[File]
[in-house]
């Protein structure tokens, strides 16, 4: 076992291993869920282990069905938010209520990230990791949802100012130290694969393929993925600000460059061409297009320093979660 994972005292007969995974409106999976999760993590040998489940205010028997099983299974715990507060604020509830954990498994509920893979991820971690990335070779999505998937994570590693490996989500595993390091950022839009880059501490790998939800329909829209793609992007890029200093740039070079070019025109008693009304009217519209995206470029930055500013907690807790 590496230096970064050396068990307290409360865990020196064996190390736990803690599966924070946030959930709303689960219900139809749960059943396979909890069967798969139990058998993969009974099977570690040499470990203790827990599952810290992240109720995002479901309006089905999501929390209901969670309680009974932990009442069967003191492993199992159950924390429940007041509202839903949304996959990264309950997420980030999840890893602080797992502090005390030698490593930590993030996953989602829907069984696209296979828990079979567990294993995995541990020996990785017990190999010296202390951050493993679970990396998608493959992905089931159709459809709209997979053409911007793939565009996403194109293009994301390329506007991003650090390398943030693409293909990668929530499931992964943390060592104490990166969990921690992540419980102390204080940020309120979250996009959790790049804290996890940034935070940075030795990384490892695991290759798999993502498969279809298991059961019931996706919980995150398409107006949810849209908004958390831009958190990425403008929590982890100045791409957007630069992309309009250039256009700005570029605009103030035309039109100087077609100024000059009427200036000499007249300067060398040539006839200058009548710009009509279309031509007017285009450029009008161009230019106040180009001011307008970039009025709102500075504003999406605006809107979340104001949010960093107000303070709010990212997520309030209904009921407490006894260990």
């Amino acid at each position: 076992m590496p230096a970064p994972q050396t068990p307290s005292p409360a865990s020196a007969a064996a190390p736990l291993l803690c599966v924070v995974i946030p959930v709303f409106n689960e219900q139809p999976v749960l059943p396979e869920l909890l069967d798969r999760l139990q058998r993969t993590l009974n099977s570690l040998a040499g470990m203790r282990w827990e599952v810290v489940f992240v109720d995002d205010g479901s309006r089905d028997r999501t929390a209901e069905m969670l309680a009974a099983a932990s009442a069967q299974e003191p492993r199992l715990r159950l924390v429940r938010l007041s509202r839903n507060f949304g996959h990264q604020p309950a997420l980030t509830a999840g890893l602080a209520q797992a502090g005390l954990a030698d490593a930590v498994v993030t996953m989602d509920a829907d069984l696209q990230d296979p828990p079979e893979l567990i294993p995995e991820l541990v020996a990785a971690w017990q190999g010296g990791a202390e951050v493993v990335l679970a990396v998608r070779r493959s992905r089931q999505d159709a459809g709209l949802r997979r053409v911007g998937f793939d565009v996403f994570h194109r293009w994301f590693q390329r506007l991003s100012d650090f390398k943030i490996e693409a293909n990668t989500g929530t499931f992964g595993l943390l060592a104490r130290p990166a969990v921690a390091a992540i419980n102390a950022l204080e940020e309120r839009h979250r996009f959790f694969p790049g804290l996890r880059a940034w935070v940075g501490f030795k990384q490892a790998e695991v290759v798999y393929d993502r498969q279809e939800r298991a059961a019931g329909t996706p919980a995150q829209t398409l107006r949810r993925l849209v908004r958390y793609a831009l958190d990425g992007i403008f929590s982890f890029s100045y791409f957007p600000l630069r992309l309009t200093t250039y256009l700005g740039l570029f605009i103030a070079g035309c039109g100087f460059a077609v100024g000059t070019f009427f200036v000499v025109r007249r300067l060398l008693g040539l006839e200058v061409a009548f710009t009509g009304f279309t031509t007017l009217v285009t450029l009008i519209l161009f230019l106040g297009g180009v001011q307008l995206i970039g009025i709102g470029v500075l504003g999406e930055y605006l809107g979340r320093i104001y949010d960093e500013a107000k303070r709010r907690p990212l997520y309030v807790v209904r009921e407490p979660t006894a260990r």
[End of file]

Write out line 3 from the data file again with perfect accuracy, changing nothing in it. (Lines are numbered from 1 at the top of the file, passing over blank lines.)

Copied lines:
């Amino acid at each position: 076992m590496p230096a970064p994972q050396t068990p307290s005292p409360a865990s020196a007969a064996a190390p736990l291993l803690c599966v924070v995974i946030p959930v709303f409106n689960e219900q139809p999976v749960l059943p396979e869920l909890l069967d798969r999760l139990q058998r993969t993590l009974n099977s570690l040998a040499g470990m203790r282990w827990e599952v810290v489940f992240v109720d995002d205010g479901s309006r089905d028997r999501t929390a209901e069905m969670l309680a009974a099983a932990s009442a069967q299974e003191p492993r199992l715990r159950l924390v429940r938010l007041s509202r839903n507060f949304g996959h990264q604020p309950a997420l980030t509830a999840g890893l602080a209520q797992a502090g005390l954990a030698d490593a930590v498994v993030t996953m989602d509920a829907d069984l696209q990230d296979p828990p079979e893979l567990i294993p995995e991820l541990v020996a990785a971690w017990q190999g010296g990791a202390e951050v493993v990335l679970a990396v998608r070779r493959s992905r089931q999505d159709a459809g709209l949802r997979r053409v911007g998937f793939d565009v996403f994570h194109r293009w994301f590693q390329r506007l991003s100012d650090f390398k943030i490996e693409a293909n990668t989500g929530t499931f992964g595993l943390l060592a104490r130290p990166a969990v921690a390091a992540i419980n102390a950022l204080e940020e309120r839009h979250r996009f959790f694969p790049g804290l996890r880059a940034w935070v940075g501490f030795k990384q490892a790998e695991v290759v798999y393929d993502r498969q279809e939800r298991a059961a019931g329909t996706p919980a995150q829209t398409l107006r949810r993925l849209v908004r958390y793609a831009l958190d990425g992007i403008f929590s982890f890029s100045y791409f957007p600000l630069r992309l309009t200093t250039y256009l700005g740039l570029f605009i103030a070079g035309c039109g100087f460059a077609v100024g000059t070019f009427f200036v000499v025109r007249r300067l060398l008693g040539l006839e200058v061409a009548f710009t009509g009304f279309t031509t007017l009217v285009t450029l009008i519209l161009f230019l106040g297009g180009v001011q307008l995206i970039g009025i709102g470029v500075l504003g999406e930055y605006l809107g979340r320093i104001y949010d960093e500013a107000k303070r709010r907690p990212l997520y309030v807790v209904r009921e407490p979660t006894a260990r």